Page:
Show Up Early:
Give yourself time to find the venue, find parking, unload your bike, etc.
Registration Check-In: for your first race in each category and each season you will need a new bib number. Find a new friend to help you pin your number to your shirt or kit. Remember to pin it to the correct side.
Pre-Ride: figure out when pre-rides are allowed, it may vary based on race organizers preference. While pre-riding, try and find the best line throughout the course. If you struggle in a section, don’t be afraid to walk back and try again. It is also helpful to watch what other racers are doing, they might have a better line picked out!
Warm-Up: once you’re done pre-riding, go do some sprints and harder efforts on the neighborhood roads to get your heart rate up. There’s nothing worse than racing without warming up.
Fuel and Hydrate: give yourself time to digest prior to your race.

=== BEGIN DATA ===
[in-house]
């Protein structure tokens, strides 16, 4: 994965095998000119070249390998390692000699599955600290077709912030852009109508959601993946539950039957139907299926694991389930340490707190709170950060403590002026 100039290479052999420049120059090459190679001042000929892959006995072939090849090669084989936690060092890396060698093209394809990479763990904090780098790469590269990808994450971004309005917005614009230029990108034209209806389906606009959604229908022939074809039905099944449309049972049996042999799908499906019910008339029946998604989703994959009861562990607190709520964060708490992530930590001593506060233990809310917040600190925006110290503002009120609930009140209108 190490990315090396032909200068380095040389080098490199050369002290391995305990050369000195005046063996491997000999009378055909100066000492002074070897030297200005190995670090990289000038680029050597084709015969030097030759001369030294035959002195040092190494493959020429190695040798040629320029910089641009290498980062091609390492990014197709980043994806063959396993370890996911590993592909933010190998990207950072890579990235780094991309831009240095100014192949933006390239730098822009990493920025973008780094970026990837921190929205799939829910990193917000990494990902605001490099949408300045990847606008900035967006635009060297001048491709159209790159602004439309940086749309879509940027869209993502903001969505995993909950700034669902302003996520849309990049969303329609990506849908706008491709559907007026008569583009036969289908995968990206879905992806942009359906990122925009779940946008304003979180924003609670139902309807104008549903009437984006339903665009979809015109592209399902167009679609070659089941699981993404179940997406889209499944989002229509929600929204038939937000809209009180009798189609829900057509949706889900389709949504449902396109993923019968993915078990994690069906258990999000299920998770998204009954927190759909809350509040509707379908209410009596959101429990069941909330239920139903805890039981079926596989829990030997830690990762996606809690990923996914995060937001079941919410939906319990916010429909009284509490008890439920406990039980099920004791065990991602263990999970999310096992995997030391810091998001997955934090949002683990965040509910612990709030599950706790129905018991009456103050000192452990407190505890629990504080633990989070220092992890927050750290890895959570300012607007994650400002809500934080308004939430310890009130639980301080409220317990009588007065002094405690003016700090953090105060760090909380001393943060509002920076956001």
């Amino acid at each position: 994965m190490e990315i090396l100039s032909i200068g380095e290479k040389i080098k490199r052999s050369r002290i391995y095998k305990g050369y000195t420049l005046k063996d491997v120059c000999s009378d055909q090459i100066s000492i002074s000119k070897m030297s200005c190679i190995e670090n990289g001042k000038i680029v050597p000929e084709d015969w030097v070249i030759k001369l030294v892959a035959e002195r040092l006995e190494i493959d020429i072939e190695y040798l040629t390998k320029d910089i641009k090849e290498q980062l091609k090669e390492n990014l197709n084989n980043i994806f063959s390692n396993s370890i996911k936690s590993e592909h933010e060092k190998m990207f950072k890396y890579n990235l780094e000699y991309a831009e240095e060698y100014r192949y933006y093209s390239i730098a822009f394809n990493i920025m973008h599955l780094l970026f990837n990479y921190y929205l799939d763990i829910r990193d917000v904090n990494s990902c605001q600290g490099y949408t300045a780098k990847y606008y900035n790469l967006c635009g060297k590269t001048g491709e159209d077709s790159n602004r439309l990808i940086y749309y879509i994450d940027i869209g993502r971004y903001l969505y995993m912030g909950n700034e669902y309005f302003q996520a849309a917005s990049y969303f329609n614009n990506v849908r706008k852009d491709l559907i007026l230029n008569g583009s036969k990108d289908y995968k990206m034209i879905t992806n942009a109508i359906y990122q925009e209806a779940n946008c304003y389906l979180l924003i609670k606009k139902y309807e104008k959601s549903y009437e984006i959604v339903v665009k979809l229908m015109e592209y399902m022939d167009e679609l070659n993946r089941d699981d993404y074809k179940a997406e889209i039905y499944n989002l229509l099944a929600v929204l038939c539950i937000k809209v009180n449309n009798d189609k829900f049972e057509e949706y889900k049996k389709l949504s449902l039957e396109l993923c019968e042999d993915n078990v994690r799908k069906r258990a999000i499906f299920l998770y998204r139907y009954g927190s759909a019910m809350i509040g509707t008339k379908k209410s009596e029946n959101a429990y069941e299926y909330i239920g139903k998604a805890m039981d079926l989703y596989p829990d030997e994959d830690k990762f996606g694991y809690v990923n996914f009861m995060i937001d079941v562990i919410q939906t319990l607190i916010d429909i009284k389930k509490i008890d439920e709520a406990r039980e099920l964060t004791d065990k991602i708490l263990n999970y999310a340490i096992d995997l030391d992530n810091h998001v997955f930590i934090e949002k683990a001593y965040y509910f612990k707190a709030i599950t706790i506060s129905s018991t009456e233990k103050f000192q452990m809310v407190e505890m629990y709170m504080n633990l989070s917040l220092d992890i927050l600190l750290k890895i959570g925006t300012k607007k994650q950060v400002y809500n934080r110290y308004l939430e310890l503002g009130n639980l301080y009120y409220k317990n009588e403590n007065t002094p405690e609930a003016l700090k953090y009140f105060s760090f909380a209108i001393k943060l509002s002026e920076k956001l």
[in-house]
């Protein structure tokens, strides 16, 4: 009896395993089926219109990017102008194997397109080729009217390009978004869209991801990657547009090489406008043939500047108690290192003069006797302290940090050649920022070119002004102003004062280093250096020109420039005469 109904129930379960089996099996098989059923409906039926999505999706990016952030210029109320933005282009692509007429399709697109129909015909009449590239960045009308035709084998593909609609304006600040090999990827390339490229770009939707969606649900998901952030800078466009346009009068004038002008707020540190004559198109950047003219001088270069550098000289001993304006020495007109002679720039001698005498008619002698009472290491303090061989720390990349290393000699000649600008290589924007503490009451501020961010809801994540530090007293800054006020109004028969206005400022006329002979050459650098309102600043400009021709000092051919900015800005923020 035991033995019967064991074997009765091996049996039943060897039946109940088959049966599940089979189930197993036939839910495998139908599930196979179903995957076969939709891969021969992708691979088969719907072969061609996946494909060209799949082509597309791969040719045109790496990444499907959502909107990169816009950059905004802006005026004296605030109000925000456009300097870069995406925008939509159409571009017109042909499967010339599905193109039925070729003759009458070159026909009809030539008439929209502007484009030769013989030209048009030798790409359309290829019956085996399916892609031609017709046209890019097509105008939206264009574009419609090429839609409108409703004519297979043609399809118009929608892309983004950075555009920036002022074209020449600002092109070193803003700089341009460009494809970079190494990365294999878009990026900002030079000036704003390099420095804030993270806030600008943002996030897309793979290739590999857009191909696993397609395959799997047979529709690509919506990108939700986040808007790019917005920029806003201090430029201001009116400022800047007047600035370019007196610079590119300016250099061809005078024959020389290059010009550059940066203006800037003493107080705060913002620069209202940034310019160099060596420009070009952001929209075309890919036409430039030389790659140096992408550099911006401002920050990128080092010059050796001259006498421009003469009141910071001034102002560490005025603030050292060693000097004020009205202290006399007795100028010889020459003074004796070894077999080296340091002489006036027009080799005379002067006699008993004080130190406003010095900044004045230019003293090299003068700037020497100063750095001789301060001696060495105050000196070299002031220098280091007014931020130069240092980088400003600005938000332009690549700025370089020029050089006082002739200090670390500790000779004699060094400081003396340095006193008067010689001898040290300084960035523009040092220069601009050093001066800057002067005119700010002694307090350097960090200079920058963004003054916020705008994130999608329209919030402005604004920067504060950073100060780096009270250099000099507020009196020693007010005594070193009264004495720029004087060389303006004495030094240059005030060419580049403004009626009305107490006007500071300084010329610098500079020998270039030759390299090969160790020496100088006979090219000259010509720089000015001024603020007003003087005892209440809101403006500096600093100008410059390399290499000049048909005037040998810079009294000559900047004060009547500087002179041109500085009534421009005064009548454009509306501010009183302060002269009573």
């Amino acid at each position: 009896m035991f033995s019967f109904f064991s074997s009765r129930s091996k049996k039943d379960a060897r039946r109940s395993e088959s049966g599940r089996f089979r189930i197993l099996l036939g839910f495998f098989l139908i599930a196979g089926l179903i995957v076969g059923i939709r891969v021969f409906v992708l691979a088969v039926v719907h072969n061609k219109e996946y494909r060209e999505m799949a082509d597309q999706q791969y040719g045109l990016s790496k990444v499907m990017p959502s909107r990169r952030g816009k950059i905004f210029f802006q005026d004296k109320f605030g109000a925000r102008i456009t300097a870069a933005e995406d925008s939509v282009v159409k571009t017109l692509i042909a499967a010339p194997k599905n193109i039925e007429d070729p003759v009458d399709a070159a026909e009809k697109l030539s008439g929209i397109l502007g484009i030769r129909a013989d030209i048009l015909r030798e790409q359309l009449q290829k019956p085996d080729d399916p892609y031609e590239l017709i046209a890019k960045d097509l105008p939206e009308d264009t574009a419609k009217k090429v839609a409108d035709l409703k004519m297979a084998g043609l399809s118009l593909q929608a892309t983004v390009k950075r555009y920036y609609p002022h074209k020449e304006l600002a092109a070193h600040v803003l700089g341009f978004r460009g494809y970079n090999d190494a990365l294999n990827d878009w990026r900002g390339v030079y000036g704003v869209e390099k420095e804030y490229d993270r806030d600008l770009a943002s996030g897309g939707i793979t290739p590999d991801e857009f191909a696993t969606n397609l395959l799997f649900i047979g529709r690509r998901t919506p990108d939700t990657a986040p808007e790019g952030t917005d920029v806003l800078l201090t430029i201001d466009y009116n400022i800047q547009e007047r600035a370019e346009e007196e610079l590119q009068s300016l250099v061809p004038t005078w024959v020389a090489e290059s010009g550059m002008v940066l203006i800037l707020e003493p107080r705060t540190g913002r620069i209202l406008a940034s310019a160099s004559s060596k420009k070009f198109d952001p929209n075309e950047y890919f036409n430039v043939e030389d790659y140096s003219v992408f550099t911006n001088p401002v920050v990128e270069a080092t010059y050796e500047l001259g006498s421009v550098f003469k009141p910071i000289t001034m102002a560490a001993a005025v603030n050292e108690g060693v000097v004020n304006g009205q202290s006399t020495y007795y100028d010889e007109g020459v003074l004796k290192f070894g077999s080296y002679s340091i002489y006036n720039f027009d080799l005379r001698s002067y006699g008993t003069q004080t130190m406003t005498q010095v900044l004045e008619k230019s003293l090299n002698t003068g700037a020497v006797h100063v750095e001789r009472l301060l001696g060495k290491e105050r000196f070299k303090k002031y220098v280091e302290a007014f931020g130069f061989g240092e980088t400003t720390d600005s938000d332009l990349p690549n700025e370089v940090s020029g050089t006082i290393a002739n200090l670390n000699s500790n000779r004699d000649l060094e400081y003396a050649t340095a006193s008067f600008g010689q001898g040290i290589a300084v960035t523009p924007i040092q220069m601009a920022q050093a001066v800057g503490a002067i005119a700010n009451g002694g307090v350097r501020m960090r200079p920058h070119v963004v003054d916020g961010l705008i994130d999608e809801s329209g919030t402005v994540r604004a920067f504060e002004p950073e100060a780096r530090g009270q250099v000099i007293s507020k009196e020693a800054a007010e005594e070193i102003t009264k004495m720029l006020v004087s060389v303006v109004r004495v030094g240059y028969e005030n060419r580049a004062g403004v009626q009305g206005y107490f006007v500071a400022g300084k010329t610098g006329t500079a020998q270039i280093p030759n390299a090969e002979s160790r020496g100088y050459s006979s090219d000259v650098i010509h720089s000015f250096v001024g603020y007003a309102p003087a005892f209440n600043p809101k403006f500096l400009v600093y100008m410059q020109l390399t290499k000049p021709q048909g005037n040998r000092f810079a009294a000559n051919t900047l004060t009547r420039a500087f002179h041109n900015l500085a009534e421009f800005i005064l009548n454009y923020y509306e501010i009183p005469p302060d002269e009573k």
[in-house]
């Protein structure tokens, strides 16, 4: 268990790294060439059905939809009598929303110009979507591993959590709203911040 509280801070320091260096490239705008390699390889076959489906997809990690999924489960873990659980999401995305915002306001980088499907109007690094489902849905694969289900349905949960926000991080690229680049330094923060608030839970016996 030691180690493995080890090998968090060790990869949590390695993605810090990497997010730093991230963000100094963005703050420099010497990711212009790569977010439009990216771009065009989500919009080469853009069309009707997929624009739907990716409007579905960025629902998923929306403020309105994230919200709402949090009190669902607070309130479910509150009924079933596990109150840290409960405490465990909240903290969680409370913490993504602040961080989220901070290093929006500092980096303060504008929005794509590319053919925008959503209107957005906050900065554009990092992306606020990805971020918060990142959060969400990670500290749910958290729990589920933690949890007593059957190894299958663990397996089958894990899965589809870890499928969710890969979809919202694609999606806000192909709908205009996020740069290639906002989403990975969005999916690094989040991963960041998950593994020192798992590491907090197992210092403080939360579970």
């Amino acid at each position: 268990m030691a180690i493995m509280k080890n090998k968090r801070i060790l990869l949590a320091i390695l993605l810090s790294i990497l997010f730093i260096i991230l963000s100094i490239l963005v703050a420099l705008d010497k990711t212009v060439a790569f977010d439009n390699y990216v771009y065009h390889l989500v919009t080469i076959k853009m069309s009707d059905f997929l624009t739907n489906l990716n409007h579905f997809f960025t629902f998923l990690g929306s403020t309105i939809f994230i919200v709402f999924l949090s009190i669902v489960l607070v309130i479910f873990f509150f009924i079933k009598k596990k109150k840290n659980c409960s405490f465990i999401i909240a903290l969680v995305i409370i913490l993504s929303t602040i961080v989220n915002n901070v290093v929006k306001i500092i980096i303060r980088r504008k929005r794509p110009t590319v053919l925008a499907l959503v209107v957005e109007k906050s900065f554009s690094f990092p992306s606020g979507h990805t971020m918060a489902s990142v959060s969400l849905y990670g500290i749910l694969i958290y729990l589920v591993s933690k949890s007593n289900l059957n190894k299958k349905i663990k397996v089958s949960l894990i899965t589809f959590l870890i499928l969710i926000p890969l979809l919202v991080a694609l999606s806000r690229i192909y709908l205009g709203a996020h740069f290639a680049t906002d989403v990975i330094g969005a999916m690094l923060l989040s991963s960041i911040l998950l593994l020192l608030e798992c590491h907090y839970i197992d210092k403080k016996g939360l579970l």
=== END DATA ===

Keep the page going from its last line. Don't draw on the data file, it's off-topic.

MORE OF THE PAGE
Get to the start line 10 minutes before your race time. Everyone will stage according to their specific category.
Keep your layers on as long as possible. Stash your layers in a good spot near the start / finish line.
Stay positive, make friends, and have fun!
Do a cool down ride if you need to.
Put your layers back on.
Celebrate showing up and giving it your all! Congratulate your new friends.
Find some food.
Always wash, dry, and lube your bike after a muddy race, it will work a lot better during the next race if you do.
MFG #2 Starcrossed at Marymoor, September 23rd, 2023. Photo Credits: Benjamin Enbom.If you don’t feel comfortable diving straight into racing and still want to be involved, race organizers are always looking for volunteers to come help as crossing guards and for set up and tear down of the event. You can also go be a spectator but be sure to bring your best heckling lines, a cowbell, and some hand ups! Hand ups like shots, hot dogs, marshmallows, crickets, wet dollars, red vines on a fishing line are always welcome on course… Look out for the Halloween themed races, where there is a best costume competition!
Cyclocross is what got me into racing, and since my first cyclocross race I have done cross-country mountain bike races, enduros, road crits, gran fondos, and gravel races. It got me hooked on setting goals to show up, do my best, make new friends, and see results over 4 years of cycling as a hobby. I hope that cyclocross continues to bring more cyclists into the world of racing!